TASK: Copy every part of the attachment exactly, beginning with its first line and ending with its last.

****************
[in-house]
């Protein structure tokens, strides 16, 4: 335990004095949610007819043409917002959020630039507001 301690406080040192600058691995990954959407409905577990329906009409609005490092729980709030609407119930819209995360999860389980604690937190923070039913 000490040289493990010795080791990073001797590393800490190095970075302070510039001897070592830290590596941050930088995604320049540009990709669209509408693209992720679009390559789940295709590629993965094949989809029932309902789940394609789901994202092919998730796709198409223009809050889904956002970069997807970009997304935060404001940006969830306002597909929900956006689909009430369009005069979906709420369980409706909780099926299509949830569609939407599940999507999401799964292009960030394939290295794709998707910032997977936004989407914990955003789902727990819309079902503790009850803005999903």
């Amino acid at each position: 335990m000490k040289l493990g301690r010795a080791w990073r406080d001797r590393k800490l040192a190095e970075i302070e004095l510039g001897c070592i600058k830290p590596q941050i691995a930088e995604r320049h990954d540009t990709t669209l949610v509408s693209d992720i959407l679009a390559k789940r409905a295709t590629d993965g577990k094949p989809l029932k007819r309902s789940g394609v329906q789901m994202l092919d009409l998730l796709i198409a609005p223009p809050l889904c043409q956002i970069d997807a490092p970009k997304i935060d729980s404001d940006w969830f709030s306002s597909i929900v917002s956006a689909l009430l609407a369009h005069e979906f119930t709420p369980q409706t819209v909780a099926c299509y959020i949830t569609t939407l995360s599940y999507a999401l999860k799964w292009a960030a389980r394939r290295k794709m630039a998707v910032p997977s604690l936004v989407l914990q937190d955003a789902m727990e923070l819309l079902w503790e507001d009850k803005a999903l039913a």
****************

[in-house]
């Protein structure tokens, strides 16, 4: 335990004095949610007819043409917002959020630039507001 301690406080040192600058691995990954959407409905577990329906009409609005490092729980709030609407119930819209995360999860389980604690937190923070039913 000490040289493990010795080791990073001797590393800490190095970075302070510039001897070592830290590596941050930088995604320049540009990709669209509408693209992720679009390559789940295709590629993965094949989809029932309902789940394609789901994202092919998730796709198409223009809050889904956002970069997807970009997304935060404001940006969830306002597909929900956006689909009430369009005069979906709420369980409706909780099926299509949830569609939407599940999507999401799964292009960030394939290295794709998707910032997977936004989407914990955003789902727990819309079902503790009850803005999903």
């Amino acid at each position: 335990m000490k040289l493990g301690r010795a080791w990073r406080d001797r590393k800490l040192a190095e970075i302070e004095l510039g001897c070592i600058k830290p590596q941050i691995a930088e995604r320049h990954d540009t990709t669209l949610v509408s693209d992720i959407l679009a390559k789940r409905a295709t590629d993965g577990k094949p989809l029932k007819r309902s789940g394609v329906q789901m994202l092919d009409l998730l796709i198409a609005p223009p809050l889904c043409q956002i970069d997807a490092p970009k997304i935060d729980s404001d940006w969830f709030s306002s597909i929900v917002s956006a689909l009430l609407a369009h005069e979906f119930t709420p369980q409706t819209v909780a099926c299509y959020i949830t569609t939407l995360s599940y999507a999401l999860k799964w292009a960030a389980r394939r290295k794709m630039a998707v910032p997977s604690l936004v989407l914990q937190d955003a789902m727990e923070l819309l079902w503790e507001d009850k803005a999903l039913a």